The digitalization and use of advanced metering infrastructure (AMI) gives growing access to (close to) real-time data from electricity use and distributed generation, allowing for an increase of demand participating in aFRR. Digitalization also helps the development of new close-to-real-time market places. The German development over the last decade illustrates how market design is important. Despite the increasing energy supply of variable renewable energy sources, the demand for balancing power in Germany has been declining. This is linked to TSO cooperation (connected) in balancing, increased flexibility in intraday, and shorter bid periods in day-ahead markets.

DNV GL expects some adaptions to the current market for ancillary services:

  • FCR participation and inertia emulation from bulk renewable generation plants is expected in the future as the system inertia and the number of synchronous generators continues to decrease.
  • A reactive power market can be expected since the increase of renewables will significantly reduce the local connection point voltage regulation capability. This is because of the converter overload capability and reactive power control capability.

These are additional ancillary services that can be contracted by TSOs, just like the current FCR. In addition, DNV GL sees more international cooperation on imbalance settlement.

For system adequacy, DNV GL identified two issues resulting from a large penetration of VRES:

  1. Can conventional, dispatchable generation survive in a market with high VRES penetration where operating hours will decrease, making it more difficult to realize sufficient producer surplus to cover for investments?
  2. Can fossil-fueled peaking units that are sporadically used recover their investments (missing money problem)?

In the case study, with no changes in demand flexibility or changes in market design, the load duration curves show a decline in operating hours for central dispatchable generation from the current situation and the situation in 2050. In the case study for 2050, given the surplus of renewable energy, central generation can realize 6000 full load hours at the most. Whether this erodes the business case of central generation under the given assumptions, depends on the central generation mix.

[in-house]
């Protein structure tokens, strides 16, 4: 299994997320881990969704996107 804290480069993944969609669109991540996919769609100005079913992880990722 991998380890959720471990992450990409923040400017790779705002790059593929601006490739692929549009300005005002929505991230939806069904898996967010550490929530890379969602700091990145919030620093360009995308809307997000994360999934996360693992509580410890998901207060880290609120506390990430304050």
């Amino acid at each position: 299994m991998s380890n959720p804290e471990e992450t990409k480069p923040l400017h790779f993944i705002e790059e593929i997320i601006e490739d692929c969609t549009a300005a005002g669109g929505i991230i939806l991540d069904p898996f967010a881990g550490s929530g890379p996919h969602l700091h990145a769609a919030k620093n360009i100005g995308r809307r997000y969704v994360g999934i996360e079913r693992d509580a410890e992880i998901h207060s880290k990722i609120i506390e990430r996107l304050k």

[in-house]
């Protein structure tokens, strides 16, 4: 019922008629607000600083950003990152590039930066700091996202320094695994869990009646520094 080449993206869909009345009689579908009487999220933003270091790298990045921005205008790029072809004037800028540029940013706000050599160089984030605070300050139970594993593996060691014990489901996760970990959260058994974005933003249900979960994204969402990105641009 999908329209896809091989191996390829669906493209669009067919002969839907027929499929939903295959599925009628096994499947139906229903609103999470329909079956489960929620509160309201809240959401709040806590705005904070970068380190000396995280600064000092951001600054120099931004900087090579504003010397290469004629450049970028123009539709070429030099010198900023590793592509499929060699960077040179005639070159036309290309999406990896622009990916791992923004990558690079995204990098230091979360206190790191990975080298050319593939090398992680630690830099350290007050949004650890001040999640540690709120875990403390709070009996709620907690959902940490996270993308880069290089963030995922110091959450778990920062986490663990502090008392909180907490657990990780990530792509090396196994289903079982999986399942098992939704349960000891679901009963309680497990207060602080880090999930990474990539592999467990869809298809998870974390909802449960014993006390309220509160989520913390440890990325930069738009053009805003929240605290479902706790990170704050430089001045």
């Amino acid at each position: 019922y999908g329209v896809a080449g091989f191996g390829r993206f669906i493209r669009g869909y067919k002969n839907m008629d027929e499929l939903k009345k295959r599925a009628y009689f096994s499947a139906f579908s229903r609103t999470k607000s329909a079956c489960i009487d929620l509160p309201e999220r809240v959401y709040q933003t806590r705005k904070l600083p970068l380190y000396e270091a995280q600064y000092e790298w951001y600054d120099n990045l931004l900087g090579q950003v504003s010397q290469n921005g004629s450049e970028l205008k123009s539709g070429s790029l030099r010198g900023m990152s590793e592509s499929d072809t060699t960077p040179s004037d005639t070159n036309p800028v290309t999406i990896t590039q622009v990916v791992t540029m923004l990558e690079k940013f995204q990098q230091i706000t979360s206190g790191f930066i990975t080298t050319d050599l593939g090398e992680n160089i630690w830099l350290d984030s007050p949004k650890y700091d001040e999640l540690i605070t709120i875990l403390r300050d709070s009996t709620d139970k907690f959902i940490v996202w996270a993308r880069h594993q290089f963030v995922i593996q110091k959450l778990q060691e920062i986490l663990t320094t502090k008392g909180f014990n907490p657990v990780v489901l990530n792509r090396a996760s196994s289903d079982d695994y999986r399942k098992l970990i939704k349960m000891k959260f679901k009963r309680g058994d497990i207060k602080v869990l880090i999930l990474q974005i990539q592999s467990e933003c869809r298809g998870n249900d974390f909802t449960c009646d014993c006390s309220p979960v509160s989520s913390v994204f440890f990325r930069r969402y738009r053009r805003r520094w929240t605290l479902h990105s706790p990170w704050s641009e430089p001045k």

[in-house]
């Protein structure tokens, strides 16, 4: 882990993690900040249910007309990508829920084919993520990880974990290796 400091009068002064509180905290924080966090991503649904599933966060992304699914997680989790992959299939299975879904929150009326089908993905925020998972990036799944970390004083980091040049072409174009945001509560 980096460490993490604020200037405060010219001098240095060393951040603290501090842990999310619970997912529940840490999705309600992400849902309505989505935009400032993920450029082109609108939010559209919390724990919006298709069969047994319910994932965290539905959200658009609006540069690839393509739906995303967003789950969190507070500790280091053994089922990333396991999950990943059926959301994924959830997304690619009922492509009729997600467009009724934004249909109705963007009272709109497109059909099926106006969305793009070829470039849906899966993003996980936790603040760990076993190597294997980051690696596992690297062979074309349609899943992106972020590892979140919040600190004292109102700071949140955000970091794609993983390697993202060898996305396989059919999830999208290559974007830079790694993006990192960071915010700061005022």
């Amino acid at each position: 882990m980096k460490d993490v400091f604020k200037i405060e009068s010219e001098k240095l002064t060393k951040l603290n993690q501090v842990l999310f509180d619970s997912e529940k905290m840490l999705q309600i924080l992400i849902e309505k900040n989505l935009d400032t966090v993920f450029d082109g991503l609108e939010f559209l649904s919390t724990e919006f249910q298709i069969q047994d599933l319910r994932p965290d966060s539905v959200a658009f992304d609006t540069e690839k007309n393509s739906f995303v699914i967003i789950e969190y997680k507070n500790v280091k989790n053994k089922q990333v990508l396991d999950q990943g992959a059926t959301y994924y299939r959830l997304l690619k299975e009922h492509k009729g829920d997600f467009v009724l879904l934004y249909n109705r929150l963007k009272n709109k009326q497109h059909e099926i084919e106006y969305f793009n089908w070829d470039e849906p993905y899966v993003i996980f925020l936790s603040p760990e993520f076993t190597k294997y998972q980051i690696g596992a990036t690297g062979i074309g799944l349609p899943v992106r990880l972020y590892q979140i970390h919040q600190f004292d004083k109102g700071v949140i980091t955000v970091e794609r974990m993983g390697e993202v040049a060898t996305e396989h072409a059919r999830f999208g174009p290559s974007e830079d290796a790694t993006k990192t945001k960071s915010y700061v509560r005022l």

• A mix with a high amount of low-CAPEX, high-OPEX peaking generation will lead to higher market prices and the business case for central generation (represented by relative attractiveness) on the average does not deteriorate.
  • If the generation mix contains only few peaking units, as is currently the case, the relative attractiveness shows, on the average, a deterioration.

A problem with peaking generation for rarely occurring peaks is the unstable annual cash flows caused by large variation in peak load demand. Good and bad years cannot be predicted. Mitigating this risk by socializing the cost of this peaking capacity (for example, through a capacity market) is an option that is implemented in several European countries.

A side effect of covering the investment costs of peak capacity by capacity fees is that electricity prices in peak periods will be lower than would be the case if these prices would need to cover these investments, thus affecting the profitability of other generation (including VRES that is producing at peak times) as well.

The full report, "Future Proof Renewables," can be downloaded here.

Voice your opinion!

To join the conversation, and become an exclusive member of T&D World, create an account today!